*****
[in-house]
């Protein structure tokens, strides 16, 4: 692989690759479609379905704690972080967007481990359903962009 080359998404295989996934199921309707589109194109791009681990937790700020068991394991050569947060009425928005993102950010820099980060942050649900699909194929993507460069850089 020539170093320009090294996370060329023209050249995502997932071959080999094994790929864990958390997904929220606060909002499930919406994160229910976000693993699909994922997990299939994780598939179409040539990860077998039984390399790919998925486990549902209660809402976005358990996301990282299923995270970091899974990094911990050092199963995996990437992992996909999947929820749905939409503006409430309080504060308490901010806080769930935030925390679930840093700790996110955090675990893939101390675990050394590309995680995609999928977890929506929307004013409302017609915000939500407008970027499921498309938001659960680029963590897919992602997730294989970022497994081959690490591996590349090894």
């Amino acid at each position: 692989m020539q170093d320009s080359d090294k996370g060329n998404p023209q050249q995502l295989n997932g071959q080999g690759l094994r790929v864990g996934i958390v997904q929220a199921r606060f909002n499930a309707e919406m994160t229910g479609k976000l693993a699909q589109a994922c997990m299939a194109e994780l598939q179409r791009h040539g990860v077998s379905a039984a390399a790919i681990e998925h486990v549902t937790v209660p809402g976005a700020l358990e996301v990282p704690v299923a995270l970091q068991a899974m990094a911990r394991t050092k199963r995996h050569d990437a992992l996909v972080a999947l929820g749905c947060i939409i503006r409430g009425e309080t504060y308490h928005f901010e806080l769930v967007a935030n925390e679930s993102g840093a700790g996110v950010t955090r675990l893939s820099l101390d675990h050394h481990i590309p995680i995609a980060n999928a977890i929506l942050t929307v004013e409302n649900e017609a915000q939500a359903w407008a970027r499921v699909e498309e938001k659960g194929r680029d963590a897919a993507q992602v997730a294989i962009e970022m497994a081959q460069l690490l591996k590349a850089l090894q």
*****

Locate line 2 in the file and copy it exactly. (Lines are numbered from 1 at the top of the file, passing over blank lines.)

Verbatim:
């Protein structure tokens, strides 16, 4: 692989690759479609379905704690972080967007481990359903962009 080359998404295989996934199921309707589109194109791009681990937790700020068991394991050569947060009425928005993102950010820099980060942050649900699909194929993507460069850089 020539170093320009090294996370060329023209050249995502997932071959080999094994790929864990958390997904929220606060909002499930919406994160229910976000693993699909994922997990299939994780598939179409040539990860077998039984390399790919998925486990549902209660809402976005358990996301990282299923995270970091899974990094911990050092199963995996990437992992996909999947929820749905939409503006409430309080504060308490901010806080769930935030925390679930840093700790996110955090675990893939101390675990050394590309995680995609999928977890929506929307004013409302017609915000939500407008970027499921498309938001659960680029963590897919992602997730294989970022497994081959690490591996590349090894």